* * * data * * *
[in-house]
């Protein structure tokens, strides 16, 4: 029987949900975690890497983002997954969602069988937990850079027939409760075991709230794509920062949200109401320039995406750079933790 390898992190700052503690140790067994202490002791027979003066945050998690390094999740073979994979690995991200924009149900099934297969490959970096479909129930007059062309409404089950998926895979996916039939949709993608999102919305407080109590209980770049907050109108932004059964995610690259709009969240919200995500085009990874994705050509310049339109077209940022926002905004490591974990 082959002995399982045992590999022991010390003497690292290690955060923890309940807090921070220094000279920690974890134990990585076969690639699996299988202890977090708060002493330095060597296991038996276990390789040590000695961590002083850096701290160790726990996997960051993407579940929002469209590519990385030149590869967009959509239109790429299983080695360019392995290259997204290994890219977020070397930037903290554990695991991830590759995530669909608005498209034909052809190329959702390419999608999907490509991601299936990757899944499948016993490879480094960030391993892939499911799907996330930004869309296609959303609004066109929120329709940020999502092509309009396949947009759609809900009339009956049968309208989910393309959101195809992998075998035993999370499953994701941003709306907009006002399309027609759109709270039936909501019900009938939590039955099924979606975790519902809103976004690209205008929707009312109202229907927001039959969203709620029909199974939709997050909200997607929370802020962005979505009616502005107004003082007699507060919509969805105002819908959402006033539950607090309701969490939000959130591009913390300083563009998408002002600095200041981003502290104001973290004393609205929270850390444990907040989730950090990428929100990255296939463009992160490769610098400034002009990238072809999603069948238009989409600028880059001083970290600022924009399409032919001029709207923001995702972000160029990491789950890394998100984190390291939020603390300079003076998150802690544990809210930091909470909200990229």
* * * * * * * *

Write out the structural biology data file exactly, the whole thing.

[in-house]
């Protein structure tokens, strides 16, 4: 029987949900975690890497983002997954969602069988937990850079027939409760075991709230794509920062949200109401320039995406750079933790 390898992190700052503690140790067994202490002791027979003066945050998690390094999740073979994979690995991200924009149900099934297969490959970096479909129930007059062309409404089950998926895979996916039939949709993608999102919305407080109590209980770049907050109108932004059964995610690259709009969240919200995500085009990874994705050509310049339109077209940022926002905004490591974990 082959002995399982045992590999022991010390003497690292290690955060923890309940807090921070220094000279920690974890134990990585076969690639699996299988202890977090708060002493330095060597296991038996276990390789040590000695961590002083850096701290160790726990996997960051993407579940929002469209590519990385030149590869967009959509239109790429299983080695360019392995290259997204290994890219977020070397930037903290554990695991991830590759995530669909608005498209034909052809190329959702390419999608999907490509991601299936990757899944499948016993490879480094960030391993892939499911799907996330930004869309296609959303609004066109929120329709940020999502092509309009396949947009759609809900009339009956049968309208989910393309959101195809992998075998035993999370499953994701941003709306907009006002399309027609759109709270039936909501019900009938939590039955099924979606975790519902809103976004690209205008929707009312109202229907927001039959969203709620029909199974939709997050909200997607929370802020962005979505009616502005107004003082007699507060919509969805105002819908959402006033539950607090309701969490939000959130591009913390300083563009998408002002600095200041981003502290104001973290004393609205929270850390444990907040989730950090990428929100990255296939463009992160490769610098400034002009990238072809999603069948238009989409600028880059001083970290600022924009399409032919001029709207923001995702972000160029990491789950890394998100984190390291939020603390300079003076998150802690544990809210930091909470909200990229």